The account boasts some 26,745 patrons, donating an average of $1.21 each. The Together Team joined Patreon in June 2017.
3. Chapo Trap House
(In)famous left-leaning podcast Chapo Trap House reported earnings of about $117,926 a month - with an estimated $4.47 per patron. The account boasts some 26,409 patrons as of 2019, up 2.9%.
The podcast group joined in May 2016.
4. Brandon Stanton
Creator of "Humans of New York" Brandon Stanton's account brings in an estimated $30,000 to $214,000 - although official numbers are not published.
With 21,782 daily patrons, Stanton launched his Patreon in August 2018 - the most recent of the top five accounts.
The "NSFW" (not safe for work) adult-game account DarkCookie reportedly earns some $48,295 a month from patrons, with an average of $2.83 a patron.
The account has around 17,076 patrons since joining in August 2016.
Patreon and Minimum Wage
Recently, Patreon has attracted some criticism over the percentage of accounts on the site that actually make federal minimum wage.
According to an analysis by The Outline in 2017, only 2% of Patreon users make more than the federal minimum wage (during the time of the study, $1,160 a month in October 2017) via earnings data.
In fact, according to the data from Graphtreon, the vast majority of users made only between $1 to $100 per month.
So, what is the average income for a Patreon account?
Average Patreon Income
According to the site, Patreon claims several factors feed into how much a creator might make on the site, including "the size of your fanbase, the portion of your fanbase that's interested in your membership offering, and the attractiveness and value of your membership offering."
For example, the site offers different reward tiers that have different price tags and can be connected to different perks. For example, if a creator offered $2, $5, $10, $25, and $100 rewards tiers, the site claims the average patron would pay around $7 - and could potentially earn a creator with some 30,000 followers (with roughly 1% to 5% becoming patrons) a decent sum. The creator could "hope to earn $315 on the low end and $1,575 on the high end following the first promotion of their page."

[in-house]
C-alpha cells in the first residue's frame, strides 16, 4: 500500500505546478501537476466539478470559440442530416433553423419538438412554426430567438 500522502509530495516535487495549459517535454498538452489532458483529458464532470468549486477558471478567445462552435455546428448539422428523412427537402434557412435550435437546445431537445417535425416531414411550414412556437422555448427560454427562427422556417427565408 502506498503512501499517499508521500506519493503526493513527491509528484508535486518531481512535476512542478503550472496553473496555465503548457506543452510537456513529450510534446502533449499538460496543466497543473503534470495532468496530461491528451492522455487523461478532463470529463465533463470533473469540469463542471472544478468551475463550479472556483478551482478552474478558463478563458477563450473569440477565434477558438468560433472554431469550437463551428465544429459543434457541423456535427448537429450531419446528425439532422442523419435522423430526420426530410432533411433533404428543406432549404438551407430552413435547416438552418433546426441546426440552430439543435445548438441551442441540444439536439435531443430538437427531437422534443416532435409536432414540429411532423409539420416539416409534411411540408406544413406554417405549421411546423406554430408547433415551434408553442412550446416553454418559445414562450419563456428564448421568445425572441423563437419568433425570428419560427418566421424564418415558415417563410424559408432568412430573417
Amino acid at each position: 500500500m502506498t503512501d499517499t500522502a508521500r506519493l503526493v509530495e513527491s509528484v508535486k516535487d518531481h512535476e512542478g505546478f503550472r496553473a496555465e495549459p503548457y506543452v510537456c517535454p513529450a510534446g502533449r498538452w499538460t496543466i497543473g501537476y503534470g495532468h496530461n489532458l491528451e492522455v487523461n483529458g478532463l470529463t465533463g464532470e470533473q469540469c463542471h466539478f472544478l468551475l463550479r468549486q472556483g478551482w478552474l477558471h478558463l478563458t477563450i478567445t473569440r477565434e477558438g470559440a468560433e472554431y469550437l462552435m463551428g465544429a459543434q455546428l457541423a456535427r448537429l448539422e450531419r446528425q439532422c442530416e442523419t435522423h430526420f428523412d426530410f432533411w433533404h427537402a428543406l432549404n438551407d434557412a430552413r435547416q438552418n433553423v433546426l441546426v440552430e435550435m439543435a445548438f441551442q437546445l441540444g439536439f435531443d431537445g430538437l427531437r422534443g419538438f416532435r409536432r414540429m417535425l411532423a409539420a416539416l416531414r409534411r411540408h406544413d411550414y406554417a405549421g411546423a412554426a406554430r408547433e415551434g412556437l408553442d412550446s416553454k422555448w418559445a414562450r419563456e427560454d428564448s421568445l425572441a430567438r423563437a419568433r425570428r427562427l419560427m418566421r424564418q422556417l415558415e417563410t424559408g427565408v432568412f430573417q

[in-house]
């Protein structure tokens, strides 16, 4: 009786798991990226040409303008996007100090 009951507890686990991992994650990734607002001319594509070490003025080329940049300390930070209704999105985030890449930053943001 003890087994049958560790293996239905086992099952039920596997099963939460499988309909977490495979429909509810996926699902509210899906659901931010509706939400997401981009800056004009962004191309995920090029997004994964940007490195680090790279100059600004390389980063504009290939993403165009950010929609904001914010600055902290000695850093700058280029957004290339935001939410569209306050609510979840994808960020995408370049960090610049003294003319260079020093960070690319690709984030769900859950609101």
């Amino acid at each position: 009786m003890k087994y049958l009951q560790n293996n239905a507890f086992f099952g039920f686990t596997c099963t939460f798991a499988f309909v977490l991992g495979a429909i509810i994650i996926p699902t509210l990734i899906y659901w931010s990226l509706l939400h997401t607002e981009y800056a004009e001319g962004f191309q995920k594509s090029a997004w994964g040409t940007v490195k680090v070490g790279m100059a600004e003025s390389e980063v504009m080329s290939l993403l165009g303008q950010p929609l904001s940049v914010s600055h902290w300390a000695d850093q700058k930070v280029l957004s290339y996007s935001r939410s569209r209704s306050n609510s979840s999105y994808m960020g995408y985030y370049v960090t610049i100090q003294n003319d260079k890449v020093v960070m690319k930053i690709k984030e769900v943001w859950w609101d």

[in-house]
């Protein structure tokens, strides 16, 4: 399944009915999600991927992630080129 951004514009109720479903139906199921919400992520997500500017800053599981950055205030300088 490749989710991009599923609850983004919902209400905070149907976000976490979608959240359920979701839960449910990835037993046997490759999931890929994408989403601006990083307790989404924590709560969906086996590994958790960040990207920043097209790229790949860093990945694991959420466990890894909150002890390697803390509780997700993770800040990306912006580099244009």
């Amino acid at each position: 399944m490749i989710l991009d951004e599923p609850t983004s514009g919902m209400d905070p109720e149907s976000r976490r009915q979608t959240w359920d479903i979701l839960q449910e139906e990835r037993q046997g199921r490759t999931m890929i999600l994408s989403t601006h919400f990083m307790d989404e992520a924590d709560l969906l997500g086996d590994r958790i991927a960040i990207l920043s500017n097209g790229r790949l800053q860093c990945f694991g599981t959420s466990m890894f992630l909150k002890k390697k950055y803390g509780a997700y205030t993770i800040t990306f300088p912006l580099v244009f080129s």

Still, several reports claim the average patron donates $12 a month. So, depending on the percentage of the creator's subscribers who converted into paying patrons, monthly income could vary greatly.
But that still leaves the vast majority of creators on Patreon made between $1 to $100 a month, according to Graphtreon.
Still, Patreon hasn't been spared from multiple controversies - especially regarding payment issues and how the company has dealt with the content users are posting.
Notably, Patreon received heavy criticism from some users and patrons in December of 2018 for banning popular controversial YouTuber Carl Benjamin, also known as Sargon of Akkad, among other accounts deemed to be part of conservative hate groups.
The move by Patreon was part of a widespread movement in the tech space to ban extremist users from their sites, including the likes of PayPal (PYPL) - Get Report , Twitter (TWTR) - Get Report and Facebook (FB) - Get Report .
According to Business Insider, the purging of several accounts associated with hate groups caused several other creators on the site to stop using it.
Former Breitbart editor and far-right activist Milo Yiannopoulos was also banned from the site, according to Vice News.
Not limited to Patreon, the movement to ban users from tech or social media sites has incurred some backlash.
In response to the ban, top Patreon user Sam Harris reportedly deleted his account on the site, citing political bias.
Additionally, Patreon encountered issues after the site began denying patron's payments and even flagging some as fraudulent in July of 2018.
According to The Verge, some patrons reported problems with their payments going through, and even some of them being flagged as fraud, seemingly due to "a combination of banking issues and changes to internal company operations," The Verge reported.
But the payment snafu wasn't the first time Patreon was in hot water over cash - the crowdfunding site also faced controversy following an announcement to tack on an additional patron fee of 2.9% for individual pledges in addition to a 35 cent fee. However, the company quickly reversed their position, saying there would no longer be a fee change.
The Bottom Line
Although the crowdfunding site has faced some bumps in the road, Patreon has helped thousands of online creators generate more consistent income through patron-based funding.
And while the majority of creators won't make hundreds of thousands of dollars a month, many are able to subsidize their income through the funding structure.